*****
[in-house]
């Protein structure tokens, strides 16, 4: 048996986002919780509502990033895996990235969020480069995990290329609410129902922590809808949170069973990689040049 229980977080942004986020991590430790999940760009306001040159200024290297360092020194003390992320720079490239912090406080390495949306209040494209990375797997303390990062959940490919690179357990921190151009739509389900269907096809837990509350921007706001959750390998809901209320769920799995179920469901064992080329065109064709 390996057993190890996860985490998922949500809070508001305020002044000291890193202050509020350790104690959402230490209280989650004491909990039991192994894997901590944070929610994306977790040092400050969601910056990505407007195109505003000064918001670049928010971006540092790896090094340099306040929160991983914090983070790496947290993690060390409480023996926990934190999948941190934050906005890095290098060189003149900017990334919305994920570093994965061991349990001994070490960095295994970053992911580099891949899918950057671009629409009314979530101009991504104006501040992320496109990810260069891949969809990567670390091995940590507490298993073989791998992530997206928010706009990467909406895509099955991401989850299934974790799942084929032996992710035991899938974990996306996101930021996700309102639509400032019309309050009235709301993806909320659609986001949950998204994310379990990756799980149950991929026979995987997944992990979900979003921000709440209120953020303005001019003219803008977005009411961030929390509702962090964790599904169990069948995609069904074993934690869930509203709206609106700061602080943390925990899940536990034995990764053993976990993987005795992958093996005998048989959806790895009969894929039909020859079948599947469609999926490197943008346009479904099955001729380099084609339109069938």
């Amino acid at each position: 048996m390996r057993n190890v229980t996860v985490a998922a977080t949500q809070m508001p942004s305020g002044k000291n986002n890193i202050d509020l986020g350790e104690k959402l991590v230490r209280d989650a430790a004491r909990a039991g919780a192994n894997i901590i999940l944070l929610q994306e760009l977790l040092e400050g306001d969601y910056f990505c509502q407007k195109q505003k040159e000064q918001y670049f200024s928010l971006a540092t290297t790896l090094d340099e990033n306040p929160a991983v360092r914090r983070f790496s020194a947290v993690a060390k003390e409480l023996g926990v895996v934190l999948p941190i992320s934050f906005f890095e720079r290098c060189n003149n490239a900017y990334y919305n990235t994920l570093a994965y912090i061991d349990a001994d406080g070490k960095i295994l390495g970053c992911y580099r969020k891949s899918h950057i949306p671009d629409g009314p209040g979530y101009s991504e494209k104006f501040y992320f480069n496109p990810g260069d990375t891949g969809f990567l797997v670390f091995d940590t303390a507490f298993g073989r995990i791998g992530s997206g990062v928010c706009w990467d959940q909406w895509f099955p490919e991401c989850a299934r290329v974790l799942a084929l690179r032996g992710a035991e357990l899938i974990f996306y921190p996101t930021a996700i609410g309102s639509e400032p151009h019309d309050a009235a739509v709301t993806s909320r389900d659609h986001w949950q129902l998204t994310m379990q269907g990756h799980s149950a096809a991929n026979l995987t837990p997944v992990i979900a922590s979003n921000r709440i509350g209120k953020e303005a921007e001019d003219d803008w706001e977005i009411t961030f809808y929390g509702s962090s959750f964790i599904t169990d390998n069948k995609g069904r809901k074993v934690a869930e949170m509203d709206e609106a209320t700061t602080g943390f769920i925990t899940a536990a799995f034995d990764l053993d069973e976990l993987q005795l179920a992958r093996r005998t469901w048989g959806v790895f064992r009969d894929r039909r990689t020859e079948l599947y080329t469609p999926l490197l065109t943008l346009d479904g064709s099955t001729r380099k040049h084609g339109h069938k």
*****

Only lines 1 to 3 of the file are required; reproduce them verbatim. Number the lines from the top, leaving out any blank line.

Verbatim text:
[in-house]
């Protein structure tokens, strides 16, 4: 048996986002919780509502990033895996990235969020480069995990290329609410129902922590809808949170069973990689040049 229980977080942004986020991590430790999940760009306001040159200024290297360092020194003390992320720079490239912090406080390495949306209040494209990375797997303390990062959940490919690179357990921190151009739509389900269907096809837990509350921007706001959750390998809901209320769920799995179920469901064992080329065109064709 390996057993190890996860985490998922949500809070508001305020002044000291890193202050509020350790104690959402230490209280989650004491909990039991192994894997901590944070929610994306977790040092400050969601910056990505407007195109505003000064918001670049928010971006540092790896090094340099306040929160991983914090983070790496947290993690060390409480023996926990934190999948941190934050906005890095290098060189003149900017990334919305994920570093994965061991349990001994070490960095295994970053992911580099891949899918950057671009629409009314979530101009991504104006501040992320496109990810260069891949969809990567670390091995940590507490298993073989791998992530997206928010706009990467909406895509099955991401989850299934974790799942084929032996992710035991899938974990996306996101930021996700309102639509400032019309309050009235709301993806909320659609986001949950998204994310379990990756799980149950991929026979995987997944992990979900979003921000709440209120953020303005001019003219803008977005009411961030929390509702962090964790599904169990069948995609069904074993934690869930509203709206609106700061602080943390925990899940536990034995990764053993976990993987005795992958093996005998048989959806790895009969894929039909020859079948599947469609999926490197943008346009479904099955001729380099084609339109069938």
């Amino acid at each position: 048996m390996r057993n190890v229980t996860v985490a998922a977080t949500q809070m508001p942004s305020g002044k000291n986002n890193i202050d509020l986020g350790e104690k959402l991590v230490r209280d989650a430790a004491r909990a039991g919780a192994n894997i901590i999940l944070l929610q994306e760009l977790l040092e400050g306001d969601y910056f990505c509502q407007k195109q505003k040159e000064q918001y670049f200024s928010l971006a540092t290297t790896l090094d340099e990033n306040p929160a991983v360092r914090r983070f790496s020194a947290v993690a060390k003390e409480l023996g926990v895996v934190l999948p941190i992320s934050f906005f890095e720079r290098c060189n003149n490239a900017y990334y919305n990235t994920l570093a994965y912090i061991d349990a001994d406080g070490k960095i295994l390495g970053c992911y580099r969020k891949s899918h950057i949306p671009d629409g009314p209040g979530y101009s991504e494209k104006f501040y992320f480069n496109p990810g260069d990375t891949g969809f990567l797997v670390f091995d940590t303390a507490f298993g073989r995990i791998g992530s997206g990062v928010c706009w990467d959940q909406w895509f099955p490919e991401c989850a299934r290329v974790l799942a084929l690179r032996g992710a035991e357990l899938i974990f996306y921190p996101t930021a996700i609410g309102s639509e400032p151009h019309d309050a009235a739509v709301t993806s909320r389900d659609h986001w949950q129902l998204t994310m379990q269907g990756h799980s149950a096809a991929n026979l995987t837990p997944v992990i979900a922590s979003n921000r709440i509350g209120k953020e303005a921007e001019d003219d803008w706001e977005i009411t961030f809808y929390g509702s962090s959750f964790i599904t169990d390998n069948k995609g069904r809901k074993v934690a869930e949170m509203d709206e609106a209320t700061t602080g943390f769920i925990t899940a536990a799995f034995d990764l053993d069973e976990l993987q005795l179920a992958r093996r005998t469901w048989g959806v790895f064992r009969d894929r039909r990689t020859e079948l599947y080329t469609p999926l490197l065109t943008l346009d479904g064709s099955t001729r380099k040049h084609g339109h069938k």